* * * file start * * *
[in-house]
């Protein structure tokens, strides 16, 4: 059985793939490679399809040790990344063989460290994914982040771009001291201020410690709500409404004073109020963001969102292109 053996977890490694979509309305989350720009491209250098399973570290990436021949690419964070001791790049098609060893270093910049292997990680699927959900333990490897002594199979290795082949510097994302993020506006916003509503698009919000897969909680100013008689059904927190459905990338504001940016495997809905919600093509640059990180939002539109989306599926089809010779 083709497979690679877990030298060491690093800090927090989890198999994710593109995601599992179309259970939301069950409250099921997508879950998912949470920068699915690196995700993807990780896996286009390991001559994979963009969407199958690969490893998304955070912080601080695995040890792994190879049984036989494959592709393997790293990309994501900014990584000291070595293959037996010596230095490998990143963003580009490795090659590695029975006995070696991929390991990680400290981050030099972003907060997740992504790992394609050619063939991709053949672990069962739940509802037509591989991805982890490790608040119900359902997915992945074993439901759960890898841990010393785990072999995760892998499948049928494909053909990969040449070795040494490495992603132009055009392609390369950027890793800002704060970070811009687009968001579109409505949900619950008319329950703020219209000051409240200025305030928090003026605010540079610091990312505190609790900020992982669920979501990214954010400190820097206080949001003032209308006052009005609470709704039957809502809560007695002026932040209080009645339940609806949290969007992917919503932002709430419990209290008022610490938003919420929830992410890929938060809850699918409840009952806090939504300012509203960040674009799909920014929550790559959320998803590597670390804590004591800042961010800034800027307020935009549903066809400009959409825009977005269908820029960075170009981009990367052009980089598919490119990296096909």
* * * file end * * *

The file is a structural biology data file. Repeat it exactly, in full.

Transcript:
[in-house]
């Protein structure tokens, strides 16, 4: 059985793939490679399809040790990344063989460290994914982040771009001291201020410690709500409404004073109020963001969102292109 053996977890490694979509309305989350720009491209250098399973570290990436021949690419964070001791790049098609060893270093910049292997990680699927959900333990490897002594199979290795082949510097994302993020506006916003509503698009919000897969909680100013008689059904927190459905990338504001940016495997809905919600093509640059990180939002539109989306599926089809010779 083709497979690679877990030298060491690093800090927090989890198999994710593109995601599992179309259970939301069950409250099921997508879950998912949470920068699915690196995700993807990780896996286009390991001559994979963009969407199958690969490893998304955070912080601080695995040890792994190879049984036989494959592709393997790293990309994501900014990584000291070595293959037996010596230095490998990143963003580009490795090659590695029975006995070696991929390991990680400290981050030099972003907060997740992504790992394609050619063939991709053949672990069962739940509802037509591989991805982890490790608040119900359902997915992945074993439901759960890898841990010393785990072999995760892998499948049928494909053909990969040449070795040494490495992603132009055009392609390369950027890793800002704060970070811009687009968001579109409505949900619950008319329950703020219209000051409240200025305030928090003026605010540079610091990312505190609790900020992982669920979501990214954010400190820097206080949001003032209308006052009005609470709704039957809502809560007695002026932040209080009645339940609806949290969007992917919503932002709430419990209290008022610490938003919420929830992410890929938060809850699918409840009952806090939504300012509203960040674009799909920014929550790559959320998803590597670390804590004591800042961010800034800027307020935009549903066809400009959409825009977005269908820029960075170009981009990367052009980089598919490119990296096909």